It’s worth mentioning, though, that the MLB Players Association wasn’t necessarily 100 percent on board with this. The language in the AP story is carefully chosen.

As part of the sport’s new labor deal, set to be ratified by both sides Tuesday, the players’ union agreed not to contest it.

That essentially means that the MLBPA didn’t bring it up or pursue it. It just chose not to fight it. And even MLB, in doing this service to players who just don’t want to dress up as women, showed more than a little cynicism in their explanation of why it pursued this.

Here’s what MLB Vice President Paul Mifsud said to the AP:

”…in light of social media, which in our view sort of unfortunately publicized a lot of the dressing up of the players … those kind of things which in our view were insensitive and potentially offensive to a number of groups.”

Getting roasted on social media isn’t a bad reason to stop doing something, but it’s not the same as saying “we’ve stopped this practice because it demeans women, who are half of our fanbase, and that’s wrong.”

Because dressing up like that does demean women. The players might do it to be funny, but there’s a deeper message there that is often overlooked. When burly, strong baseball players dress up as women, they mean it to be funny because they’re dressing up as something that’s theoretically so much weaker than they are. They think it’s funny because it’s a girly lady dress and a wig and it’s sparkly and not “manly” in their narrow, traditional definition of the word. That sends a terrible message to kids who look at baseball players as role models.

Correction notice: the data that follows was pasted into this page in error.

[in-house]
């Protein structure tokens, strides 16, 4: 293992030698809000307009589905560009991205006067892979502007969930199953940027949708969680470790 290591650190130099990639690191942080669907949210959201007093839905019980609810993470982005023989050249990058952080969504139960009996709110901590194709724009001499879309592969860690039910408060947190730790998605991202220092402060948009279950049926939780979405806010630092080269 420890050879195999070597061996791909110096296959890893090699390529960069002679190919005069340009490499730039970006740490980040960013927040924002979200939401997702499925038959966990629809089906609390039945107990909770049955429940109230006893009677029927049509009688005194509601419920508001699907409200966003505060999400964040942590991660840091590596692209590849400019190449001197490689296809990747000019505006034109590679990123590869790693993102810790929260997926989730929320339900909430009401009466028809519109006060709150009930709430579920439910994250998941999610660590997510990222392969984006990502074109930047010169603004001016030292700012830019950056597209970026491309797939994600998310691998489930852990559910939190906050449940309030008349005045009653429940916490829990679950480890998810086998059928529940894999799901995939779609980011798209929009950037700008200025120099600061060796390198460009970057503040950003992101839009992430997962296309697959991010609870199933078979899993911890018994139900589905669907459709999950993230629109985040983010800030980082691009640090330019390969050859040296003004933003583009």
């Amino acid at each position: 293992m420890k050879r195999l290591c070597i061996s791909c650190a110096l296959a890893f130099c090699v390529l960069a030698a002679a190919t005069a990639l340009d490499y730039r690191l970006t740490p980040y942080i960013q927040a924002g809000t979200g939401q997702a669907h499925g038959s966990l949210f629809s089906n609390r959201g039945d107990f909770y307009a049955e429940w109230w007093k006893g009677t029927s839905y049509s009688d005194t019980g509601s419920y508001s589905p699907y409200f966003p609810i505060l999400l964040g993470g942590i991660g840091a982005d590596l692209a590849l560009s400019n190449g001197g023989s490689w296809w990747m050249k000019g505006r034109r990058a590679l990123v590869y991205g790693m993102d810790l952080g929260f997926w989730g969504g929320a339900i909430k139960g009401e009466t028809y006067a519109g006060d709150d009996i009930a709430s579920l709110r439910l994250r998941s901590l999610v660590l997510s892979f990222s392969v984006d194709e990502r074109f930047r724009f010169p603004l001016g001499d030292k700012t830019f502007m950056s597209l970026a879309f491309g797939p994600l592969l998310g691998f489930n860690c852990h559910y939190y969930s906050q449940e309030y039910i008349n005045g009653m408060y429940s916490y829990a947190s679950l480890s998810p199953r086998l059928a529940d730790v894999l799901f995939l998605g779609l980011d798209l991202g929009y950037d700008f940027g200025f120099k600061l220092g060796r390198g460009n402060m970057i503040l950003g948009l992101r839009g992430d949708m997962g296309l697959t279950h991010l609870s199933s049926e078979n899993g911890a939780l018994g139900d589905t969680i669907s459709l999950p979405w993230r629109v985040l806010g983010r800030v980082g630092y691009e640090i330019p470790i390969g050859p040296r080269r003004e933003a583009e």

Young boys get the message that being a girl is something bad, because they’re weaker. As for girls, the message they get is worse, because they already don’t have a lot of role models in baseball. So they see these players dressed up as women, or even worse, as some of the characters they love and it’s meant to be a joke. They’re jokes, and the things they love are jokes. There’s really just no need for it.

Even the AP article points out that there are plenty of other ways to put rookies through their paces without making them put on bras and wear women’s costumes.

Not all outfits are banned – superheroes such as Batman and Spider-Man are OK. Other past costumes that would be allowed include San Francisco ace Madison Bumgarner as a giant ketchup bottle, Miami slugger Giancarlo Stanton on the U.S. Olympic men’s water polo team and Dodgers outfielder Yasiel Puig as Gumby.

There are literally thousands of different costume options available. They could dress up as lobsters or bananas or creepy babies. Without women’s costumes in the mix, there are still so very many choices. Players might be complaining about this now, but soon it’ll be a distant memory. Some will still pine for the “good old days” of being able to force other players to dress up like women against their will, but this is a change that will make baseball and its culture — both inside and out — better in the long run.

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Liz Roscher is a writer for Big League Stew on Yahoo Sports. Have a tip? Email her at lizroscher@yahoo.com or follow her on twitter! Follow @lizroscher